So this physician was able to diagnose the problem, but couldn't do anything for you?
Not really. The reason so many doctors had shrugged me off was that this illness was only then being recognized. In their defense, there wasn't anything in the diagnostic manual. But because they didn't want to believe that they didn't know everything, they wanted to find a reason why it was my fault.

The following year the Centers for Disease Control recognized CFS and NIH began researching it in earnest. Today, there's enough research on CFS to be able to give it a definitive diagnosis.

Are there prescriptive protocols for people with CFS?
There are some things they tell you to do. A lot of it is very simple. You can't stress yourself. You can't push too far because if you do, your whole body will collapse and you can wind up for six months or eight months back in bed again.

You learn that right away because you make mistakes. I made a really big one. I was starting to get better when, in 1991, I tried to take a car trip to Saratoga Springs, New York, with my boyfriend. It was a really stupid, enormous mistake: I collapsed in a little town in New Jersey and went into shock.

I got much sicker than I'd ever been before. I spent the next two or three years completed bed-bound. The vertigo started with great ferocity and it was hell on earth. I've never come back from that and that was ten years ago.

Writing the book took physical vitality out of you. But do you feel that the book fed you emotionally, psychologically, spiritually?
I identified in a very deep way with the individuals I was writing about because the theme that runs through this story is of extraordinary hardship and the will to overcome it. That is the fundamental struggle of my life, trying to get over this extremely devastating physical condition. There are times when I think, "I can't stand this any more." But you find a way to do it.

That's the story of the individuals I wrote about: They were successful in overcoming what they had to deal with. Stepping out of my body and into their lives--they were vigorous men, who lived wild eventful lives that swung in gigantic parabolas--was an escape for me. I lived for four years in the 1930s with these individuals and the only time that I wasn't thinking about dealing with physical suffering is when I was working on this book. I've never been more alive as when I worked on this book.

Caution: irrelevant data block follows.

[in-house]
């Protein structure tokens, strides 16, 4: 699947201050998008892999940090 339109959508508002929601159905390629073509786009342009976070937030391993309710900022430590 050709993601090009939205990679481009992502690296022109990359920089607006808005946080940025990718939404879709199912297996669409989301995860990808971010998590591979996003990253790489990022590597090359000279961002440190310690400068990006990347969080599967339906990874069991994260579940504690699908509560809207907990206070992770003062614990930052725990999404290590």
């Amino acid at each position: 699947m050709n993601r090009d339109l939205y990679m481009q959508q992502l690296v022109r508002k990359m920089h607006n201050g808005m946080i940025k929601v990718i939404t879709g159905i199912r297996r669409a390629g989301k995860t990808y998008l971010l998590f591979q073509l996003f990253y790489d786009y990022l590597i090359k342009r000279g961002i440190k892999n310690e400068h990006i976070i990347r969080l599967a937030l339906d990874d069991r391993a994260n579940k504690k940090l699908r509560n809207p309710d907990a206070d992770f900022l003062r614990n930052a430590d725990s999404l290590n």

At the end of chapter five you wrote: "The racehorse, by virtue of his awesome physical gift, freed the jockey from himself." And: "For the jockey, the saddle was a place of unparalleled exhilaration and of transcendence." I was wondering whether the relationship of the jockey to the horse might have been similar to you and the process of writing.
That's exactly it because, for the jockey, there are tremendous risks involved in getting on a racehorse. They punish their bodies to get themselves down to weight and then they have to go out and take the kind of risks that almost nobody has the courage to take. It's a ridiculously dangerous job.

But they get this prize at the end of it. They get to enjoy something that none of us enjoy who stay on the ground which is the exhilaration of being on the most remarkable creature God ever created, of being able to take part in that speed and power. That's very similar to the risk I was taking and the joy I got from writing it.

How did you choose to tell the Seabiscuit story?
I've known about the horse since I was a little kid. I read a book called "Come On, Seabiscuit," which somebody bought me for twenty cents at some book fair or something. I read the covers right off of it. I mean, the thing is falling apart. I still have it, all bound up in rubber bands.

So I knew the horse's story. Then in 1996, I was going through some old racing documents and came across some facts about the owner, the trainer, and the jockey that I had never known. I thought, "That looks really interesting." I kept looking and the story just kept getting better and better and I knew I had a book. You wait your whole career for a story like this.

It was many stories. Each of the main characters had their own story. The horse had a story and --
And other people. I got to interview more than 100 very elderly people who had actually lived this story. They gave it so much color.

I guess none of the principals were still alive.
They weren't, no. The last one, Marcella Howard [wife of Seabiscuit's owner], died in 1987. Red [Pollard] died in 1981. George [Woolf] [a jockey who rode Seabiscuit when Pollard was recuperating from an accident] had been dead a very long time. But a lot of people who were very closely associated with them were around. Alfred Vanderbilt, who arranged [Seabiscuit's] match race with War Admiral, was a huge help. George Woolf's best friend; Red's sister and children; a lot of Seabiscuit's exercise riders, grooms, stable agents. I was very fortunate. I'm right at the end of living memory with this one.

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